There is something wonderful in the ‘way’ our Saving Lord had compassion on people, and patience with them. Even on the Cross, we see Him that way. We are called to ‘learn of Him’.

    The Rob Bell episode may show that we have a ways to go, but it’s only been two thousand years, and we struggle with our pride, impatience, superiority over the ‘others’, and we cannot easily change to His Way.
    But still we must try . . .

  • Tom

    The question “what if”. We all can ask that question, what is important is who we ask it to.

    Some believe that even asking this question is akin to dowting ones faith. We even sing songs of this believe “faith of our fathers”.

    Then some ask that question to man. This springs up many super churches. For we all wan’t to fill comfortable in what wee believe If some man is going to tell us what we want to hear “why not” follow some man.

    There is only one who is able to answere that question, The man who knows that is Christ Jesus our lord.

    So what you need to do is ask yourself when was the last time you asked Jesus that question. Most Christian can answer never have. If not.

    What is different from what Bell believes and what you believe. You believe your going to heaven and so does he. Not once have I read a review that Bell Prayed and fasted and beseached Jesus. Have you

    Jesus made it simple to know

    Just pray the Prayer from Jesus

    Please, I beg you don’t take my word or what I say. Ask Jesus through the prayer He has giving for these last of days.

  • Ken Silva

    “As I said before this is just a hybrid of universalism that only seems to squabble with the time frame of all being saved.”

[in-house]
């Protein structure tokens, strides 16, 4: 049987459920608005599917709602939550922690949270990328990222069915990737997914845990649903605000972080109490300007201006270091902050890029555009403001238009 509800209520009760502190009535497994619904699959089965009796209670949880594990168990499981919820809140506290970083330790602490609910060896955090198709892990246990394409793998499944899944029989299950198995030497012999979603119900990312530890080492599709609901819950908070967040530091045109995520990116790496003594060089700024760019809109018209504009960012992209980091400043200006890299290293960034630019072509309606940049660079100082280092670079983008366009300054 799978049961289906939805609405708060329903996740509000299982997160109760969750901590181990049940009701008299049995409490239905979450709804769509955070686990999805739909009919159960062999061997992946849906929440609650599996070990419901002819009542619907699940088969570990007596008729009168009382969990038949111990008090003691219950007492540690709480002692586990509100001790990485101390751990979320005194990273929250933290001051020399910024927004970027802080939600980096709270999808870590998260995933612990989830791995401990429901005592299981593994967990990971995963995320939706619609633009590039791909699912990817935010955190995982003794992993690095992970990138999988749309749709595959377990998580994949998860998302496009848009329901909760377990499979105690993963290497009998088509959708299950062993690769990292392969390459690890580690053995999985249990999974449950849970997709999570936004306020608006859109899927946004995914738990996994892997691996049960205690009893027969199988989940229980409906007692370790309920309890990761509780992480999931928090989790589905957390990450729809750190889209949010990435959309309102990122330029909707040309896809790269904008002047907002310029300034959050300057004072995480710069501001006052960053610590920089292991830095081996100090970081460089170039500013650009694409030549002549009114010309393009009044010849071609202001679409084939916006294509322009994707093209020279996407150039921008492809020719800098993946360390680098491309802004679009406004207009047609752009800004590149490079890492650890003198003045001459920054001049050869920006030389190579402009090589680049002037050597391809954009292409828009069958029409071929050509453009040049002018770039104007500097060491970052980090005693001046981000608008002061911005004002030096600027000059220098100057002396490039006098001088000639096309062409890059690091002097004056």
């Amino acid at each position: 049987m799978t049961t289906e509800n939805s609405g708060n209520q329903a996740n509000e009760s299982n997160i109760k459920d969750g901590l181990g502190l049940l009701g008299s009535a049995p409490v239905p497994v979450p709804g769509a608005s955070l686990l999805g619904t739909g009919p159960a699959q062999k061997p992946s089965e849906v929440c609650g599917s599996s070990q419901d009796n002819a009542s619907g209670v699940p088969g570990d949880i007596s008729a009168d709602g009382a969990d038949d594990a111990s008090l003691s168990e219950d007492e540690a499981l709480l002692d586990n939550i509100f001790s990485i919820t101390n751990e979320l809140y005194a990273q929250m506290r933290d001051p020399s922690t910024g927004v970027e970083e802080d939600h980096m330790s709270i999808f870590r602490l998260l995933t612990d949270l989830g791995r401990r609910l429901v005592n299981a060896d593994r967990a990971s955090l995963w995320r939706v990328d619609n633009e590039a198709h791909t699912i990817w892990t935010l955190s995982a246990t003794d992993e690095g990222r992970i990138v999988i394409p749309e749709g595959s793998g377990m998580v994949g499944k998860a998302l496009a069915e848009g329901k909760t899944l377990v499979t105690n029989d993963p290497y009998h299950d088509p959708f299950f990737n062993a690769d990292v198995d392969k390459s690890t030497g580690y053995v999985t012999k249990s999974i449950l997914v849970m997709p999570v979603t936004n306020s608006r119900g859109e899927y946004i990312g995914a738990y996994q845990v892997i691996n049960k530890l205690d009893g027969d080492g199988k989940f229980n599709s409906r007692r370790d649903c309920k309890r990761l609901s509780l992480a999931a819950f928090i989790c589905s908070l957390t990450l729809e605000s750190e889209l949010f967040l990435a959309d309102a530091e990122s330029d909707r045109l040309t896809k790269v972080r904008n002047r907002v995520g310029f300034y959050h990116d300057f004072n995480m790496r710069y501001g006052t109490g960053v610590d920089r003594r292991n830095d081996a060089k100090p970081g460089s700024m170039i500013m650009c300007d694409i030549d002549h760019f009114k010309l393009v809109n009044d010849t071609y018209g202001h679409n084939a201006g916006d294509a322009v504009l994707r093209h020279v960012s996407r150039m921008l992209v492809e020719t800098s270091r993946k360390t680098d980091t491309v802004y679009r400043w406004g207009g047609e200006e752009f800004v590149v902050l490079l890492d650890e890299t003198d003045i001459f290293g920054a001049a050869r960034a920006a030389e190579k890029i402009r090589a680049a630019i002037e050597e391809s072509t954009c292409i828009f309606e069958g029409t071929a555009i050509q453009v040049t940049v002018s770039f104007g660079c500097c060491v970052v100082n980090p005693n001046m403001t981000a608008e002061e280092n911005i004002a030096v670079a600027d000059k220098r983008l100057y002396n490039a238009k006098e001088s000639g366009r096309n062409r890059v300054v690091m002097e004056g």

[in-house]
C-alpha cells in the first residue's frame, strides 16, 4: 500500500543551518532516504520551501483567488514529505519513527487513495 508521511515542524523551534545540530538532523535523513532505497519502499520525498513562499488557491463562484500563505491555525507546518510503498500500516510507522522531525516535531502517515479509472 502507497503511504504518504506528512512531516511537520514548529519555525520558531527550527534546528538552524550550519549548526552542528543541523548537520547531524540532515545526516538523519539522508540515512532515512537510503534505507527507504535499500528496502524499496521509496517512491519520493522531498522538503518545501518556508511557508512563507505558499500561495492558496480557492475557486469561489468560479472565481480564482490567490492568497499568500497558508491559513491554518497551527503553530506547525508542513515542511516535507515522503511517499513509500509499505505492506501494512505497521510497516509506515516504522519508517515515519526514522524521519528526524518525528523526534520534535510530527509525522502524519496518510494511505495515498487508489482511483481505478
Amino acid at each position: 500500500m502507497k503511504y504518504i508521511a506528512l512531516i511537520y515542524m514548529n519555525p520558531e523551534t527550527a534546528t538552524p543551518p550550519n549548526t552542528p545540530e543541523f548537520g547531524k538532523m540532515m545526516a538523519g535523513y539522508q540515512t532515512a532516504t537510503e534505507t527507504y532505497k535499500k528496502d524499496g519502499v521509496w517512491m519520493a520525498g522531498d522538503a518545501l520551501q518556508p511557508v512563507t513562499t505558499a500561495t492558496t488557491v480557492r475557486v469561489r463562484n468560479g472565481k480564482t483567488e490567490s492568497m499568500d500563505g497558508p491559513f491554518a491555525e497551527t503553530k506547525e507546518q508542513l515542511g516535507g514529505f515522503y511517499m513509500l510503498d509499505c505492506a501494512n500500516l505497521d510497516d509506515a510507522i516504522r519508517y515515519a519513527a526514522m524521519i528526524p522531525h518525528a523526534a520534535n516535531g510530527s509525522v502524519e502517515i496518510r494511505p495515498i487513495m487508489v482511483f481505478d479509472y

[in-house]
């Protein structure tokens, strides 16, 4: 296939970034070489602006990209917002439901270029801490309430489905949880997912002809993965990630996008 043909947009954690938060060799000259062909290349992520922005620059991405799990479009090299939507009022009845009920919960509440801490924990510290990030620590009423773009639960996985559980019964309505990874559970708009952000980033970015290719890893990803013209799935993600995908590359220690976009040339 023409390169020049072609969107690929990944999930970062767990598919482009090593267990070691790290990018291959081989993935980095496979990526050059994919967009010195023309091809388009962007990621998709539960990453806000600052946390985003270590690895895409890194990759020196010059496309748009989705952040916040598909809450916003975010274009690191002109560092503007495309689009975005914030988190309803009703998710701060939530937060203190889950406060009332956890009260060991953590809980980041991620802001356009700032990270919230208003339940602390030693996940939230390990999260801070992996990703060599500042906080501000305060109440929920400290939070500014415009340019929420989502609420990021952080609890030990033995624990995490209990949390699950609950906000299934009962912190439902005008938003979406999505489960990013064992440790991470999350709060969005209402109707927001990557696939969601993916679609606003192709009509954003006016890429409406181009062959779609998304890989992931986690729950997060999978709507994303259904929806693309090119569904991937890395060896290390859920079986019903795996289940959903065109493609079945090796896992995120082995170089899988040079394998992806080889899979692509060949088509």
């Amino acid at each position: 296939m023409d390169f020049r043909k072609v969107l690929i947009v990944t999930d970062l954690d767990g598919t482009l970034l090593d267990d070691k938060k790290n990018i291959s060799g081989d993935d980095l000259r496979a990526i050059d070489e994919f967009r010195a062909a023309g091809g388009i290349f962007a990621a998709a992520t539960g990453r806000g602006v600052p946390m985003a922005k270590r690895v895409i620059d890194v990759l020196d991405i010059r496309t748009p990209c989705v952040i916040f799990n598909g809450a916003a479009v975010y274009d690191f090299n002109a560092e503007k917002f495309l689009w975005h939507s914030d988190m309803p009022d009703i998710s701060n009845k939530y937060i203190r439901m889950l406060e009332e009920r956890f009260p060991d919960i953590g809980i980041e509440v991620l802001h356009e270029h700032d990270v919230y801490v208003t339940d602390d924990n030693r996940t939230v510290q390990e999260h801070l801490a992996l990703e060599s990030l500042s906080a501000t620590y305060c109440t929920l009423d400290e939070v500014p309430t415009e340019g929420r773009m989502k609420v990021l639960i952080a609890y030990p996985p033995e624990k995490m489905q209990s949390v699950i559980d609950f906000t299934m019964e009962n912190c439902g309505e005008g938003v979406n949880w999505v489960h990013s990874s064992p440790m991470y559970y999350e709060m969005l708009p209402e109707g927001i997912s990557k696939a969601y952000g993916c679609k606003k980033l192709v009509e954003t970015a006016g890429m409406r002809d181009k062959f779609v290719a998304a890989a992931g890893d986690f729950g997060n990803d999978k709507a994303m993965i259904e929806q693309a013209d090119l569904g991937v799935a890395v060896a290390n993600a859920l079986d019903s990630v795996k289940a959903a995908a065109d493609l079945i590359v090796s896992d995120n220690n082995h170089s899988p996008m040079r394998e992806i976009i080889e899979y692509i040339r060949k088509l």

This is because Rob Bell is leaning toward Christian Universalism. It has a hell, which will eventually be emptied: http://tiny.cc/cjkb3

    It’s as old as the church father Origen.

  • Josh

    “It’s as old as the church father Origen”.

    True, and its thus been rejected just as long as well. Rob isn’t new – he’s “hip” because of his style, not his teaching.

    Origen was to be anathema – much of his work was rejected by the church councils. If you want to consider Origen as a legitimate source of sound, orthodox, Christian doctrine, then you also have to consider Arius and others (who, if included, make Christianity unrecognizable and beyond unbiblical).

    The problem with Rob is this: He is trying to frame God within what he thinks God should be – a framework established by his own sense of what right and wrong are. Its funny, because his first book seems to be about not putting God in a box, and yet that’s exactly what he does in his new book (sin actually doesn’t matter – it simply extends how long it takes to get into heaven, which, using calculus on an infinite timescale, means it practically doesn’t exist).

    I don’t agree with previous comments that equate CS Lewis’ theology with bell’s either. I’ve read almost all of CS Lewis’ work, and the impression I get is that he considered this life a training ground – a place to make life’s (eternal life’s) ultimate decision.

    People can try to mold God into whatever they define love as as much as they want (the phrase “Love wins” is extremely vague). The real truth is that Christ wins, and that He is Absolutely Just, and if His Justice involves hell (read the New Testament, it is talked about A LOT), then we must rely on that over our own human, mortal, warped views of justice. Just because its popular doesn’t make it right. In fact, the fact it is so appealing to degenerate minds (non-saved, non-Holy Spirit led minds), should be indicative of its falsehood. God’s Wisdom is foolishness to the worldly wise. Yet this book appeals to pseudo-intellectuals and worldly-types.

    That’s a problem for me.